|Idiosyncratic Sean Thackrey was an early proponent of Rhône-style reds|
|California Rhône Tasting Report
Led by Syrah, California's Rhône-style reds are reaching new heights.
Putting the family to work in Sonoma
Excelling with an unlikely Ventura winery
Growing Syrah in the heart of Napa Valley
If there's one California winery that's farthest in spirit from the manicured order of the typical Napa estate, it's Sean Thackrey's no-frills property in Bolinas. One hour's drive north of San Francisco in western Marin County, and accessible only via a twisting road that ends at the Pacific's edge, Bolinas exudes the mellow isolation of a hippie commune.That apparently works fine for the eccentric, cerebral Thackrey, who's been making wine in a Bolinas eucalyptus grove for more than 20 years. He's best known for two bottlings: the non-vintage Pleiades, a Syrah-based blend that usually contains about six varieties; and his top-of-the-line Orion, a brawny, deeply concentrated red from the 5-acre Rossi Vineyard in St. Helena. Annual production is about 4,000 cases, with the Pleiades XI Old Vines California NV (87 points, $18) and the Orion Old Vines California 2000 (90, $75) the two current releases.
Thackrey, 60, is slim and fit, with Easy Rider-style sideburns and an unkempt mat of tan hair streaked with white. He's a self-taught winemaker who believes that the practical challenges one encounters when fermenting grapes have little to do with what's taught in a classroom. "Wine science is to winemaking the way food science is to cooking. They're simply different problems," he says.
In the 1970s, before he switched to winemaking, Thackrey worked as an art dealer who specialized in 19th century European photography and prints. He made his first wine in 1979, from Merlot and Cabernet grapes purchased from the Stags Leap property of legendary grower Nathan Fay. Though smitten with the process of winemaking, he needed to explore different varietals. Cabernet and Merlot didn't move Thackrey, who says he hasn't bought a Bordeaux or a Napa Cabernet in 25 years. "They're just too damn polite for me," he says. "Why drink a wine that you wouldn't like if it were a person? It's like sitting next to someone and everything they say has to be so proper."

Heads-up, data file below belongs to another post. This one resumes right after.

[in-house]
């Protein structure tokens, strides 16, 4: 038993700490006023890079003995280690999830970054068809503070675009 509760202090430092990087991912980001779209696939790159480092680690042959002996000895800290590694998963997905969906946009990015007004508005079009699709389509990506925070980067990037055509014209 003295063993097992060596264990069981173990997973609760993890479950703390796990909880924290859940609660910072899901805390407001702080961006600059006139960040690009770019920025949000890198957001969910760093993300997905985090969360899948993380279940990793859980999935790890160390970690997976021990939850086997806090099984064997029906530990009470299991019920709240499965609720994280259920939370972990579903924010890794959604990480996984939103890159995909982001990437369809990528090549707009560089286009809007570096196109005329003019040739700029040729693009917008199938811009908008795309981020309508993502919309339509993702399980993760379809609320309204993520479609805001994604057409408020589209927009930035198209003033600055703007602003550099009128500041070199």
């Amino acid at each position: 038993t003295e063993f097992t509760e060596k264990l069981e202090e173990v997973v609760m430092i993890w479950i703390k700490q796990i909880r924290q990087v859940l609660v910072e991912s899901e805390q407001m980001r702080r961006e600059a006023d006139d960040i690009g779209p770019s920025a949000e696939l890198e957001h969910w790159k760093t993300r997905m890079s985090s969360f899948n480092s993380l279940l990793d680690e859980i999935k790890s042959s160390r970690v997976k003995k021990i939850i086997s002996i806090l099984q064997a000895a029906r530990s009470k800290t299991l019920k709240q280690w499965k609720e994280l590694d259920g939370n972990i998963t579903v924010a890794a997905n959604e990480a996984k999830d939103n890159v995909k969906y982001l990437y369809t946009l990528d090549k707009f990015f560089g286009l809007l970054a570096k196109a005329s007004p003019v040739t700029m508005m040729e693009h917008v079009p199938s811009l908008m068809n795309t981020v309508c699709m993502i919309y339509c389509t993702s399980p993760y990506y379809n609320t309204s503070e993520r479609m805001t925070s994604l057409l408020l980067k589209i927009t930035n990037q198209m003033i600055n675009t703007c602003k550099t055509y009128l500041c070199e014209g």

So Thackrey gravitated toward grapes that didn't seem so prim and well-mannered. For three years, starting in 1988, he made an Oakville Mourvèdre, called Taurus. From 1989 through 1992 he produced Sirius, a Petite Sirah from a dry-farmed Spring Mountain vineyard planted in the 1870s.
He didn't stop producing those labels by choice. Thackrey doesn't own any vineyards, and buying grapes has always caused him plenty of frustration. "I can't tell you how many times I've been screwed by growers," he says. "There are certain people with whom I've worked for years and trust. And the others I don't work with anymore."
All of the wines are named after constellations because Thackrey is fascinated by the human impulse to impose patterns. Yet there's one pattern he detests -- the concept of terroir, the notion that the growing site determines the character of wines. "You hear so much dog shit about terroir. It's used as such an excuse to attribute quality to real estate. You wouldn't do that with a restaurant. Every chef wants the best produce, but someone still has to cook it," he insists.